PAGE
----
accounting, auditing and public procurement, non-tax
deductibility of bribes and other measures to combat foreign
bribery. END SUMMARY.

TABLE OF CONTENTS

Portugal Phase 2 Evaluation - paras 2-3
Ireland Phase 2 Evaluation - paras 4-6
Japan Self-Assessment - paras 7-10
Phase 2 Follow-up Reports - para 11
-- Japan Written Follow-up - paras 12-13
-- UK Written Follow-up - paras 14-19
-- UK: BAE/Saudi Arabia - paras 20-24
-- Switzerland Written Follow-up - paras 25-26
-- Revision of Anti-Bribery Instruments- para 27
-- Deferral of Tour de Table - para 28
-- Outreach Activities - para 29
-- 2006 Annual Report- para 30
-- Other Items - paras 31-34

PORTUGAL PHASE 2 EXAMINATION

2. (U) Lead examiners Brazil and the Netherlands briefed on
results of the Phase 2 on-site visit to Portugal, identifying
key deficiencies in Portuguese enforcement efforts. Although
Portugal had made significant legislative efforts to implement
the Convention, it has had no foreign bribery prosecutions or
serious investigations. While many government actors are
involved in anti-corruption efforts, they are not active. More
vigorous action by the private sector is also required. The
Portugal delegation reported that the on-visit had made a very
positive contribution to Portugal's revision of its criminal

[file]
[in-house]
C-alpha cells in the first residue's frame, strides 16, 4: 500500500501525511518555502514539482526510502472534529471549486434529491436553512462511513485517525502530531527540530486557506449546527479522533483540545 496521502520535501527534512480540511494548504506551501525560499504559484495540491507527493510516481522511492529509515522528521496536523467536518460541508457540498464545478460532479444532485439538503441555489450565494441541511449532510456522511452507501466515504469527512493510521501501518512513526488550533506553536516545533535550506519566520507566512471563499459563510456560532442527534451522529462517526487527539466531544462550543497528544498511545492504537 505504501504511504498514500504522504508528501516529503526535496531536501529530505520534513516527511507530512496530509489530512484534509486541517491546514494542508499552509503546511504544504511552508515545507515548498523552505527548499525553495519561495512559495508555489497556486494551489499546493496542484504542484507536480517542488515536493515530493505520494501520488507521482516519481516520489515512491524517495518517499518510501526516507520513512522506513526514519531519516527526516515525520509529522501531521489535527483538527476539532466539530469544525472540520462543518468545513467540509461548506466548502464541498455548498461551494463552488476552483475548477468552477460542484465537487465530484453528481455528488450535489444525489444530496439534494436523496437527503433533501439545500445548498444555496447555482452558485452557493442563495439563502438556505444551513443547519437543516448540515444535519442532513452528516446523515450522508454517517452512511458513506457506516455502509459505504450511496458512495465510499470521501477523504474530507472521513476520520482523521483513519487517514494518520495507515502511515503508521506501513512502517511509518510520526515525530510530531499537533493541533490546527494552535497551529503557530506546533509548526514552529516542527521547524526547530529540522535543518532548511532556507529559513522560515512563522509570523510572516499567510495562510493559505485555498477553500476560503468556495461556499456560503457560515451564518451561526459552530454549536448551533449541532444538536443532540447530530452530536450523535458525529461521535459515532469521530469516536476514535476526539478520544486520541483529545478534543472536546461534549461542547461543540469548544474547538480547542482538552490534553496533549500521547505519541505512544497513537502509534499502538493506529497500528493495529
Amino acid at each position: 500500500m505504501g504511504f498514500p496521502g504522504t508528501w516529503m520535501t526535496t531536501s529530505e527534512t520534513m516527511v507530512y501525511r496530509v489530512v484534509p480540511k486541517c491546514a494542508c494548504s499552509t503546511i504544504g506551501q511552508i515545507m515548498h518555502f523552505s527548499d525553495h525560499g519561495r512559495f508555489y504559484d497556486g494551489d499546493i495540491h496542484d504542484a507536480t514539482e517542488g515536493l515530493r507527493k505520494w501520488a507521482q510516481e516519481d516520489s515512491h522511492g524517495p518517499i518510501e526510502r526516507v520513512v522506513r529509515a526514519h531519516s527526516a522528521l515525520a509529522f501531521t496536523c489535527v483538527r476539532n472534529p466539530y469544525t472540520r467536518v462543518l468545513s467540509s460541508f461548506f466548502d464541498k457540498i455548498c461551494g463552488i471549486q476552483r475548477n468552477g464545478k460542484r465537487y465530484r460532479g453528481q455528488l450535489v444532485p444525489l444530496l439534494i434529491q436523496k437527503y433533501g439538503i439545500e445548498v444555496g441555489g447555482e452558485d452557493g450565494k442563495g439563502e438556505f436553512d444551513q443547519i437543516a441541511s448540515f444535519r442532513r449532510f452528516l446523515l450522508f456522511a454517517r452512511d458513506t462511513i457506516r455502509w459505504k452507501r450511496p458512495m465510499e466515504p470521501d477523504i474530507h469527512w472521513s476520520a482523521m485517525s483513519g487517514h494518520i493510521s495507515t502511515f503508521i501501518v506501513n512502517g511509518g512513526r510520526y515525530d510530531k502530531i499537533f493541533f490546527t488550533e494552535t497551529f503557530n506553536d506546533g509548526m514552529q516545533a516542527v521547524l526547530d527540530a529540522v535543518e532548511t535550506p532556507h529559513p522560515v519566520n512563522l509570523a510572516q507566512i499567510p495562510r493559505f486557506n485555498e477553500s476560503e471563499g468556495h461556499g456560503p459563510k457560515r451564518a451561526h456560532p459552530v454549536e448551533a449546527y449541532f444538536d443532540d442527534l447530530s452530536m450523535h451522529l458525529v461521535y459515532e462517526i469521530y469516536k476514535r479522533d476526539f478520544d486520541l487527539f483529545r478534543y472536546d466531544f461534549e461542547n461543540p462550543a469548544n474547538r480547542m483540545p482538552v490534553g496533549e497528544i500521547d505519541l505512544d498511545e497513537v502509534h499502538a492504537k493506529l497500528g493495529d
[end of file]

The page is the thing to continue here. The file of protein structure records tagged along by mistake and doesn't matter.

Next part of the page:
code. Since the visit, the Foreign Ministry, Ministry of
Economy and the Export Promotion Agency had carried out a major
dissemination campaign to inform all Portuguese missions abroad,
major business associations and the largest Portuguese companies
about foreign bribery obligations.

3. (U) WGB members called on Portugal to take measures to
disallow undocumented, confidential expenses; establish an
autonomous definition of foreign public officials; clarify
reporting obligations and procedures within the public service
and accounting and auditing professions; provide additional
resources and training to law enforcement authorities to
proactively detect, investigate and prosecute foreign bribery;
E

raise awareness among public officials on preventing, detecting,
reporting and investigating foreign bribery, including raising
awareness among law enforcement authorities about special rules